The Powell School: Building Mission and Meaning

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by Vince Boudreau, Director, Colin Powell Center

In the weeks leading up to the inauguration of the Powell School this past May 2nd, I spent time asking certain questions of myself and virtually anyone else who would listen: What does it mean to become a school? What should it mean to teach and study at the Colin L. Powell School for Civic and Global Leadership, and to reside near it in the adjacent neighborhoods of Harlem and Washington Heights? How should campus life change in response to this new institution in our midst?

Even before moving into the details of merging the Colin Powell Center and Division of Social Sciences, I had some ideas about what it meant to become a school. A school would have a presence and identity more powerful and unified than separate departments and programs. A school would be an institution with specific and publicly discernible commitments and capacities. A school would have a mission—both on campus, and in the life of our city and nation. Children in the neighborhoods around City College and across the globe will be able to point to our campus and say, “The Powell School is there. That’s where I’m going to go.”

Those ideas were a good start, and we’ve spent the months since putting some flesh on those aspirational bones. Moreover, a few of our intentions have crystalized into courses of action.

 

The first is that the school will represent five core disciplines. We will graduate students with majors in Anthropology, Psychology, Sociology, Economics, and Political Science—but we will use our full range of intellectual resources to focus on problems that matter to our students and community. These include integrating immigrant communities into our society; making resources like education, housing and healthcare more equitable; and identifying the ways of contributing to the construction of a more just society.

To help us down this road, we established an entirely new set of institutions designed to integrate the work of many individuals and departments across the Powell School in ways we’ve never done before. In our curriculum planning, public events roster, and engaged scholarship and service-learning programs, we have begun to plan school-wide strategies and programs, and a close observer can already see some results.

Two new public events series represent the school’s initial efforts to develop thematically coherent events planning — a series of breakfast talks by scholars and public policy leaders, and an annual colloquium. The breakfast series began with a well-received discussion about the implications of the military coup in Egypt for the civil political arena, and subsequent breakfasts will cycle through topics that highlight the work of all the Powell School departments.  Our colloquium series this year is organized around the theme of forgiveness, with each department in turn examining a subject—debt forgiveness in economics, for instance, or the psychology of forgiveness—in advance of a closing program in the spring characterizing the interconnected elements of our thematic approach.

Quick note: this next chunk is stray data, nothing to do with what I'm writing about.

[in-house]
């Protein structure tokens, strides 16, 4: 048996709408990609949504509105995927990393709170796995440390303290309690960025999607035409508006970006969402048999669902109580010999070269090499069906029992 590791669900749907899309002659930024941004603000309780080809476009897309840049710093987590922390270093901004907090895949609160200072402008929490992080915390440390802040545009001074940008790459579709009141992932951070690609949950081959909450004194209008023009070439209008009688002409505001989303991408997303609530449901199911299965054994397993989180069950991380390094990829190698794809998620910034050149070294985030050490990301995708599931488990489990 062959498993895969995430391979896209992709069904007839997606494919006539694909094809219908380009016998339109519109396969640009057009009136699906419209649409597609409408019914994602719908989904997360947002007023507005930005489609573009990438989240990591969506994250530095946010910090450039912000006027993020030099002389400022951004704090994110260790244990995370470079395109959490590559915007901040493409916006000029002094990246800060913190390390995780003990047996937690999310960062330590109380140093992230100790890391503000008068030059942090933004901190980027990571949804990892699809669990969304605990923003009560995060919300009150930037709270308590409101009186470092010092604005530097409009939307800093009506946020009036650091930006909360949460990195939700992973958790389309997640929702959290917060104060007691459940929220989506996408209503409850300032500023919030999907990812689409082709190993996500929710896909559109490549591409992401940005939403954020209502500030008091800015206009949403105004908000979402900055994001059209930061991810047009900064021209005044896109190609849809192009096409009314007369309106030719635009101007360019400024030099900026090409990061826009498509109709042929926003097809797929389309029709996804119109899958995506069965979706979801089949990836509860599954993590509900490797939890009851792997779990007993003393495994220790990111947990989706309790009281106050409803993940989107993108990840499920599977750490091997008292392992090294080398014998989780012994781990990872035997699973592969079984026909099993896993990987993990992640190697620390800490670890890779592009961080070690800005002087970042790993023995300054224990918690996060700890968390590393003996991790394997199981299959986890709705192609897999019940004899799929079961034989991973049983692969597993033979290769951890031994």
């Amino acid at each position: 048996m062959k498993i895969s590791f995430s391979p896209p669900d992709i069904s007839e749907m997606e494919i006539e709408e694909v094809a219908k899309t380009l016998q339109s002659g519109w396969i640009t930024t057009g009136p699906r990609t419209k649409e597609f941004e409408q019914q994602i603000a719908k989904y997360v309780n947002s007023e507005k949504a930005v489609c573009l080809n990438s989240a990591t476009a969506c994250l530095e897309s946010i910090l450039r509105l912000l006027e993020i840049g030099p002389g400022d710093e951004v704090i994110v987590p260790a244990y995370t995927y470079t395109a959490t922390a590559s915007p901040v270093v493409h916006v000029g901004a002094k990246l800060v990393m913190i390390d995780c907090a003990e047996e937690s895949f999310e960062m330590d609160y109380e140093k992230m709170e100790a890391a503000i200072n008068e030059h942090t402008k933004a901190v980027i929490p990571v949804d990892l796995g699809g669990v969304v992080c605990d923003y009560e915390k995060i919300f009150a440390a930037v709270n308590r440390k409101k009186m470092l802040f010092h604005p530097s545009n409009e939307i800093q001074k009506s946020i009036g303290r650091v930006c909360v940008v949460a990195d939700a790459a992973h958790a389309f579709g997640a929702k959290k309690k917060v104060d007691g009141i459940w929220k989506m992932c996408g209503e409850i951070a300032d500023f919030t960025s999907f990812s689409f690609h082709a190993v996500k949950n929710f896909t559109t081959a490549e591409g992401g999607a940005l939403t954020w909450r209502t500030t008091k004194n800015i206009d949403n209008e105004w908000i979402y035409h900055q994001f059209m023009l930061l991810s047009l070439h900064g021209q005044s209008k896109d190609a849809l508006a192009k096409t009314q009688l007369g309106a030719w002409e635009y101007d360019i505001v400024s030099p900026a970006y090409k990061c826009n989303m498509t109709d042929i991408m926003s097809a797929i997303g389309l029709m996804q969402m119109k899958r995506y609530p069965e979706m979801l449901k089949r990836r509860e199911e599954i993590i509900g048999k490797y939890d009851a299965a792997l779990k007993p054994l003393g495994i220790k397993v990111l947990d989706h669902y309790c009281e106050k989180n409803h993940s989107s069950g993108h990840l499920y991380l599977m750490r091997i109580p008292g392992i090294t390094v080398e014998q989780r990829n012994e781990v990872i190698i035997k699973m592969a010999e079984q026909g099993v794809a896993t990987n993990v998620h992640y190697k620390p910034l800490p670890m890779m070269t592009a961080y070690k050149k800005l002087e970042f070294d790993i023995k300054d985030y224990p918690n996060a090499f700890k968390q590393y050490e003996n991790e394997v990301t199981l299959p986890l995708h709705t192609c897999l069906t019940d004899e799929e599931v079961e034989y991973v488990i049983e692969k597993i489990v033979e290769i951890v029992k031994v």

Another major area of cross-school collaboration is student success and advisement. Across the country, issues of how we can broaden access to higher education has given rise to a new concern: How do we ensure that as many students as possible prosper in college, and make the transition from the classroom to rewarding and productive careers?  In some ways, the student leadership and scholarship programming developed over the last decade at the Colin Powell Center centered on this very puzzle. We’re now in the process of taking the scholarship, leadership training, professional skills development, and service programs that we pioneered when we were a Center, and mainstreaming them across the Powell School. We hope to not just provide effective and exceptional support to our students, but to also become a major center for the development of best practices in higher education—and in particular, examining ways to overcome the social, economic, political and cognitive barriers to success in higher education.

And, this, in a nutshell, is what we’re doing across the length and breadth of the Powell School, We are taking the excellent resources and programs of the departments and programs of the social sciences and augmenting them with school-wide versions of some of the most successful activities we developed at the Powell Center.

We are in the midst of a transition—and it’s a time of great optimism and tremendous excitement. Being part of a school and building a school, after all, is the opportunity of a lifetime. I served as director of the Colin Powell Center for the past 12 years, and soon, when we’ve completed the process of integrating our activities into the Powell School, the last traces of the Center as a free-standing entity will disappear. And so I’ll admit to periodically thinking over that trajectory with some nostalgia. But not with regret.  We are—all of us—ready for this new challenge, and for the great project of becoming the Colin Powell School.

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